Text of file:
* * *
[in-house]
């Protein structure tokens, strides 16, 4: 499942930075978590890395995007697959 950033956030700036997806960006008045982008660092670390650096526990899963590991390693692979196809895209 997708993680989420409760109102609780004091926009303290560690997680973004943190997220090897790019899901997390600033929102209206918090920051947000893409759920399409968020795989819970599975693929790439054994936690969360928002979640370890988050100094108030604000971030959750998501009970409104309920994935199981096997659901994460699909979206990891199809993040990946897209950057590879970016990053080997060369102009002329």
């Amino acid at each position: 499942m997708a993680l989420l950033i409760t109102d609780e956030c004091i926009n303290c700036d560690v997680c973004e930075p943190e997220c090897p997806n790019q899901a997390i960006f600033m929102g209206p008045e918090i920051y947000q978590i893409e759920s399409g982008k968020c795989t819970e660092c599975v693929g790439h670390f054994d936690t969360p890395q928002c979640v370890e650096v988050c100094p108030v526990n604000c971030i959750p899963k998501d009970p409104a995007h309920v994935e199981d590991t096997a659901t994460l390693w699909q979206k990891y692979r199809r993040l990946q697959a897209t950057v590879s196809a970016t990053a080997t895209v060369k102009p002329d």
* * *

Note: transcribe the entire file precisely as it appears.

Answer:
[in-house]
């Protein structure tokens, strides 16, 4: 499942930075978590890395995007697959 950033956030700036997806960006008045982008660092670390650096526990899963590991390693692979196809895209 997708993680989420409760109102609780004091926009303290560690997680973004943190997220090897790019899901997390600033929102209206918090920051947000893409759920399409968020795989819970599975693929790439054994936690969360928002979640370890988050100094108030604000971030959750998501009970409104309920994935199981096997659901994460699909979206990891199809993040990946897209950057590879970016990053080997060369102009002329």
């Amino acid at each position: 499942m997708a993680l989420l950033i409760t109102d609780e956030c004091i926009n303290c700036d560690v997680c973004e930075p943190e997220c090897p997806n790019q899901a997390i960006f600033m929102g209206p008045e918090i920051y947000q978590i893409e759920s399409g982008k968020c795989t819970e660092c599975v693929g790439h670390f054994d936690t969360p890395q928002c979640v370890e650096v988050c100094p108030v526990n604000c971030i959750p899963k998501d009970p409104a995007h309920v994935e199981d590991t096997a659901t994460l390693w699909q979206k990891y692979r199809r993040l990946q697959a897209t950057v590879s196809a970016t990053a080997t895209v060369k102009p002329d």